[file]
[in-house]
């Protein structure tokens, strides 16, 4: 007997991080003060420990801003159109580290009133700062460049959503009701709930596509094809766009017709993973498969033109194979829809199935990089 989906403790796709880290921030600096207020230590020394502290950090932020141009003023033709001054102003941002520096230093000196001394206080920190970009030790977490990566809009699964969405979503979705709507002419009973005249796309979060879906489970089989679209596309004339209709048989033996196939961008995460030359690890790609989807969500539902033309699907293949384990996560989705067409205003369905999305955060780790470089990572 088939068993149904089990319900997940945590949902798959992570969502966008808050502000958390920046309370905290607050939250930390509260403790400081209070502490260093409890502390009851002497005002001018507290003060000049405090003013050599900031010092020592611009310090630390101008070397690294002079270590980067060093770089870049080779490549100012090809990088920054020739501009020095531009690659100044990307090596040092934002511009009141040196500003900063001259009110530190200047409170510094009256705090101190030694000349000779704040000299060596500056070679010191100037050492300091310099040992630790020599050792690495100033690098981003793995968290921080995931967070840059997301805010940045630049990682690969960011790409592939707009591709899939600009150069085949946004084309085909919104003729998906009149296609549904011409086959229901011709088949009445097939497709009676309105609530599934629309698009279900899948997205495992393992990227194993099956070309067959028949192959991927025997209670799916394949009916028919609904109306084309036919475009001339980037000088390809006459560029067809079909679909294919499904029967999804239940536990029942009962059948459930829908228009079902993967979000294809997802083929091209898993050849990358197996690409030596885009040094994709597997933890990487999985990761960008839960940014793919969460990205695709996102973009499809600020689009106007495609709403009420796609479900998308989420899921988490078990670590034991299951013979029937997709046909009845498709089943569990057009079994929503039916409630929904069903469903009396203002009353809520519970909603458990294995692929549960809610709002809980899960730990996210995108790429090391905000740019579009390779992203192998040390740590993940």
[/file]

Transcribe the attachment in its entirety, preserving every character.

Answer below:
[in-house]
């Protein structure tokens, strides 16, 4: 007997991080003060420990801003159109580290009133700062460049959503009701709930596509094809766009017709993973498969033109194979829809199935990089 989906403790796709880290921030600096207020230590020394502290950090932020141009003023033709001054102003941002520096230093000196001394206080920190970009030790977490990566809009699964969405979503979705709507002419009973005249796309979060879906489970089989679209596309004339209709048989033996196939961008995460030359690890790609989807969500539902033309699907293949384990996560989705067409205003369905999305955060780790470089990572 088939068993149904089990319900997940945590949902798959992570969502966008808050502000958390920046309370905290607050939250930390509260403790400081209070502490260093409890502390009851002497005002001018507290003060000049405090003013050599900031010092020592611009310090630390101008070397690294002079270590980067060093770089870049080779490549100012090809990088920054020739501009020095531009690659100044990307090596040092934002511009009141040196500003900063001259009110530190200047409170510094009256705090101190030694000349000779704040000299060596500056070679010191100037050492300091310099040992630790020599050792690495100033690098981003793995968290921080995931967070840059997301805010940045630049990682690969960011790409592939707009591709899939600009150069085949946004084309085909919104003729998906009149296609549904011409086959229901011709088949009445097939497709009676309105609530599934629309698009279900899948997205495992393992990227194993099956070309067959028949192959991927025997209670799916394949009916028919609904109306084309036919475009001339980037000088390809006459560029067809079909679909294919499904029967999804239940536990029942009962059948459930829908228009079902993967979000294809997802083929091209898993050849990358197996690409030596885009040094994709597997933890990487999985990761960008839960940014793919969460990205695709996102973009499809600020689009106007495609709403009420796609479900998308989420899921988490078990670590034991299951013979029937997709046909009845498709089943569990057009079994929503039916409630929904069903469903009396203002009353809520519970909603458990294995692929549960809610709002809980899960730990996210995108790429090391905000740019579009390779992203192998040390740590993940």